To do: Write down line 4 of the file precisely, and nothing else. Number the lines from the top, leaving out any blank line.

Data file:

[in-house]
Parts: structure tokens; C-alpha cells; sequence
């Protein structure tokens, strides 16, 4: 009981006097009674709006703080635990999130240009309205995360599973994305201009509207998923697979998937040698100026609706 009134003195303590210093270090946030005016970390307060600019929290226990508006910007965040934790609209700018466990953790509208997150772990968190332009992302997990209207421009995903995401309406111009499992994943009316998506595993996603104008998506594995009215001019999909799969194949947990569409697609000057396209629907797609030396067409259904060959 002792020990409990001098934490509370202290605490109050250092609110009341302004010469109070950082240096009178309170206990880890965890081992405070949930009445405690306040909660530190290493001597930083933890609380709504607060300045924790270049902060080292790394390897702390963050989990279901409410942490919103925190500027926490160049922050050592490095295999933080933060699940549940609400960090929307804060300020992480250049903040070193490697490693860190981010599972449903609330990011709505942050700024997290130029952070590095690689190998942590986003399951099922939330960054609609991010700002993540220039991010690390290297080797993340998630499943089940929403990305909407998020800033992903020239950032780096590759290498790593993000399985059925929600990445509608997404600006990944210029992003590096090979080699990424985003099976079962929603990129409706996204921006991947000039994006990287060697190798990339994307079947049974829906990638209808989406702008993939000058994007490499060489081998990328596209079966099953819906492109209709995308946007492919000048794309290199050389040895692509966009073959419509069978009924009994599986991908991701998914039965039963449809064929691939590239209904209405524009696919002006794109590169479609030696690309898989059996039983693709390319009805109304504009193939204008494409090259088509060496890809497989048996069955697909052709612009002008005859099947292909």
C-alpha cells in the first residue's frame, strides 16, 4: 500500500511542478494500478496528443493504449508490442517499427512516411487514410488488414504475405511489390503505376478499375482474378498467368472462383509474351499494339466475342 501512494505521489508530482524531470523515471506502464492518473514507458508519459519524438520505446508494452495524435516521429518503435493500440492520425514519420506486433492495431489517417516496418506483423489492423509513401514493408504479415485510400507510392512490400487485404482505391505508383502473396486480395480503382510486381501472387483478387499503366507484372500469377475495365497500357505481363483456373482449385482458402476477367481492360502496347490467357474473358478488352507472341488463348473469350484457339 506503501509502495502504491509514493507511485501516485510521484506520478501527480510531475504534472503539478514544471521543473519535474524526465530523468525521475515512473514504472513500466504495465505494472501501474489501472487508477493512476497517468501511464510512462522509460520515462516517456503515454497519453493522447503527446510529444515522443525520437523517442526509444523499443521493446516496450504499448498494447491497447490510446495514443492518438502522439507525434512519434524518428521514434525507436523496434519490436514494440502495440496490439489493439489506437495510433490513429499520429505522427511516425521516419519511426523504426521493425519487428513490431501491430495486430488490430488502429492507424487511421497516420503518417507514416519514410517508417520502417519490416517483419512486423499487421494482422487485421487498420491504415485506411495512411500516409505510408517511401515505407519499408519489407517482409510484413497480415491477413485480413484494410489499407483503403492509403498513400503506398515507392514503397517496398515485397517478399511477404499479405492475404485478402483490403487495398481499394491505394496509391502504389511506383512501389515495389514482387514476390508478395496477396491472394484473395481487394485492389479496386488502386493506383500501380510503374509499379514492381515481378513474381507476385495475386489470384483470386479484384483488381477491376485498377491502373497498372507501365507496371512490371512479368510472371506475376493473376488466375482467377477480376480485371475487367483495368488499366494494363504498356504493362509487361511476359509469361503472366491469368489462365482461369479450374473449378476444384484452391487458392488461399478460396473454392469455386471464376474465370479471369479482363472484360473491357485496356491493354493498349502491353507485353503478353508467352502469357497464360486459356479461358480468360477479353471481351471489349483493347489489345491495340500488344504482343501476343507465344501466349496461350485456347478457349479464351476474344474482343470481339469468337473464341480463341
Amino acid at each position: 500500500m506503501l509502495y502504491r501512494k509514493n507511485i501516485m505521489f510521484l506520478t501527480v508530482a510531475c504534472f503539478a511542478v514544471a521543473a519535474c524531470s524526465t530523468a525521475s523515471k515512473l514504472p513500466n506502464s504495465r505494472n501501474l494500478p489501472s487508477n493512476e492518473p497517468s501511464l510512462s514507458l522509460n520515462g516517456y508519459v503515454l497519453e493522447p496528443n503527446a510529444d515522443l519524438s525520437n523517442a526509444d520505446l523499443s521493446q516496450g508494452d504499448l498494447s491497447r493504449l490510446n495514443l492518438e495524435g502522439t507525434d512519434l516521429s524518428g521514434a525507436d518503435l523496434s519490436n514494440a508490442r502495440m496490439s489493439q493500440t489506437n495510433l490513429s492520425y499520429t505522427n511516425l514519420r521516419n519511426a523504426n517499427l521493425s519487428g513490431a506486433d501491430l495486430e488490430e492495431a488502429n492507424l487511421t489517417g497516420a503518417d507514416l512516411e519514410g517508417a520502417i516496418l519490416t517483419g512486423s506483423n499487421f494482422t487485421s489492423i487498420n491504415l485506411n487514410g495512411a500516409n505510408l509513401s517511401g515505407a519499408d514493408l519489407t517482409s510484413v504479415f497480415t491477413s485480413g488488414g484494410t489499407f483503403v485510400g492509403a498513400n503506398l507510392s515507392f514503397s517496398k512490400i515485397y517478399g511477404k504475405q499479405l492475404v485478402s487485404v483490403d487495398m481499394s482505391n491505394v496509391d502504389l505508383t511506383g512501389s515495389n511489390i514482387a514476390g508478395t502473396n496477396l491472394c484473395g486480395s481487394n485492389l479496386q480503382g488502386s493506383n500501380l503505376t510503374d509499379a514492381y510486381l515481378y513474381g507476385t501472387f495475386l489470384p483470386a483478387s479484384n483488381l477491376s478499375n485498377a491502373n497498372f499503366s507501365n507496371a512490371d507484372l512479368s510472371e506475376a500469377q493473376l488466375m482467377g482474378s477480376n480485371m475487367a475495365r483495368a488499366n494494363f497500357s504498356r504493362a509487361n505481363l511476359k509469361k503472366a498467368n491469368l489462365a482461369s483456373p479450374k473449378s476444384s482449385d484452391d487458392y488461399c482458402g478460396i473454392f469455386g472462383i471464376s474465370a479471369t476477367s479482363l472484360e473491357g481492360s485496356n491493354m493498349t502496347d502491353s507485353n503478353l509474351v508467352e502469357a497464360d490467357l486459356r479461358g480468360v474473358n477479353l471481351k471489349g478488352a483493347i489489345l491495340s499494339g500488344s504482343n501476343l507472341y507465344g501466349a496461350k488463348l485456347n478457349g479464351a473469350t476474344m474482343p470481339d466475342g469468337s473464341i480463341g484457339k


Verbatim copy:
C-alpha cells in the first residue's frame, strides 16, 4: 500500500511542478494500478496528443493504449508490442517499427512516411487514410488488414504475405511489390503505376478499375482474378498467368472462383509474351499494339466475342 501512494505521489508530482524531470523515471506502464492518473514507458508519459519524438520505446508494452495524435516521429518503435493500440492520425514519420506486433492495431489517417516496418506483423489492423509513401514493408504479415485510400507510392512490400487485404482505391505508383502473396486480395480503382510486381501472387483478387499503366507484372500469377475495365497500357505481363483456373482449385482458402476477367481492360502496347490467357474473358478488352507472341488463348473469350484457339 506503501509502495502504491509514493507511485501516485510521484506520478501527480510531475504534472503539478514544471521543473519535474524526465530523468525521475515512473514504472513500466504495465505494472501501474489501472487508477493512476497517468501511464510512462522509460520515462516517456503515454497519453493522447503527446510529444515522443525520437523517442526509444523499443521493446516496450504499448498494447491497447490510446495514443492518438502522439507525434512519434524518428521514434525507436523496434519490436514494440502495440496490439489493439489506437495510433490513429499520429505522427511516425521516419519511426523504426521493425519487428513490431501491430495486430488490430488502429492507424487511421497516420503518417507514416519514410517508417520502417519490416517483419512486423499487421494482422487485421487498420491504415485506411495512411500516409505510408517511401515505407519499408519489407517482409510484413497480415491477413485480413484494410489499407483503403492509403498513400503506398515507392514503397517496398515485397517478399511477404499479405492475404485478402483490403487495398481499394491505394496509391502504389511506383512501389515495389514482387514476390508478395496477396491472394484473395481487394485492389479496386488502386493506383500501380510503374509499379514492381515481378513474381507476385495475386489470384483470386479484384483488381477491376485498377491502373497498372507501365507496371512490371512479368510472371506475376493473376488466375482467377477480376480485371475487367483495368488499366494494363504498356504493362509487361511476359509469361503472366491469368489462365482461369479450374473449378476444384484452391487458392488461399478460396473454392469455386471464376474465370479471369479482363472484360473491357485496356491493354493498349502491353507485353503478353508467352502469357497464360486459356479461358480468360477479353471481351471489349483493347489489345491495340500488344504482343501476343507465344501466349496461350485456347478457349479464351476474344474482343470481339469468337473464341480463341